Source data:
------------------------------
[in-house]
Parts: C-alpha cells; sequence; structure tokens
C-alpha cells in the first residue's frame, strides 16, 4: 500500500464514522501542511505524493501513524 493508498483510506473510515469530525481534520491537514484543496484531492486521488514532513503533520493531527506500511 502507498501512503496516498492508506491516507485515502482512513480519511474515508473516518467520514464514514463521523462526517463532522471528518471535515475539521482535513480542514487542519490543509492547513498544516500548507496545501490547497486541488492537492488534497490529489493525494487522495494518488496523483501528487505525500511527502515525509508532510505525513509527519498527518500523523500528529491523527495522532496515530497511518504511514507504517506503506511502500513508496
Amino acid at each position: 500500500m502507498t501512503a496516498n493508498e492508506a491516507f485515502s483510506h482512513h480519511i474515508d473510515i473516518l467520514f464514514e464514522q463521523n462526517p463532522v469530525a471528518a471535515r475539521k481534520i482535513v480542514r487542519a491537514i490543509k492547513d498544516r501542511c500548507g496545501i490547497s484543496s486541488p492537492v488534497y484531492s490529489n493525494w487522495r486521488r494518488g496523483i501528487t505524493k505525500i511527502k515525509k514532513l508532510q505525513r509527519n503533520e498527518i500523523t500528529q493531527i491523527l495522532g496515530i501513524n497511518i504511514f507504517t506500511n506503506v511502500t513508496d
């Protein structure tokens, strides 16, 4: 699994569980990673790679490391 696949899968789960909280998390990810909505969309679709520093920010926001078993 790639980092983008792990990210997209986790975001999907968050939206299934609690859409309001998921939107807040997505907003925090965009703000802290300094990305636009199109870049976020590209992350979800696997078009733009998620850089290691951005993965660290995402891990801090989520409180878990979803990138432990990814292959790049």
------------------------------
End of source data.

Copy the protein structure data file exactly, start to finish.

[in-house]
Parts: C-alpha cells; sequence; structure tokens
C-alpha cells in the first residue's frame, strides 16, 4: 500500500464514522501542511505524493501513524 493508498483510506473510515469530525481534520491537514484543496484531492486521488514532513503533520493531527506500511 502507498501512503496516498492508506491516507485515502482512513480519511474515508473516518467520514464514514463521523462526517463532522471528518471535515475539521482535513480542514487542519490543509492547513498544516500548507496545501490547497486541488492537492488534497490529489493525494487522495494518488496523483501528487505525500511527502515525509508532510505525513509527519498527518500523523500528529491523527495522532496515530497511518504511514507504517506503506511502500513508496
Amino acid at each position: 500500500m502507498t501512503a496516498n493508498e492508506a491516507f485515502s483510506h482512513h480519511i474515508d473510515i473516518l467520514f464514514e464514522q463521523n462526517p463532522v469530525a471528518a471535515r475539521k481534520i482535513v480542514r487542519a491537514i490543509k492547513d498544516r501542511c500548507g496545501i490547497s484543496s486541488p492537492v488534497y484531492s490529489n493525494w487522495r486521488r494518488g496523483i501528487t505524493k505525500i511527502k515525509k514532513l508532510q505525513r509527519n503533520e498527518i500523523t500528529q493531527i491523527l495522532g496515530i501513524n497511518i504511514f507504517t506500511n506503506v511502500t513508496d
């Protein structure tokens, strides 16, 4: 699994569980990673790679490391 696949899968789960909280998390990810909505969309679709520093920010926001078993 790639980092983008792990990210997209986790975001999907968050939206299934609690859409309001998921939107807040997505907003925090965009703000802290300094990305636009199109870049976020590209992350979800696997078009733009998620850089290691951005993965660290995402891990801090989520409180878990979803990138432990990814292959790049």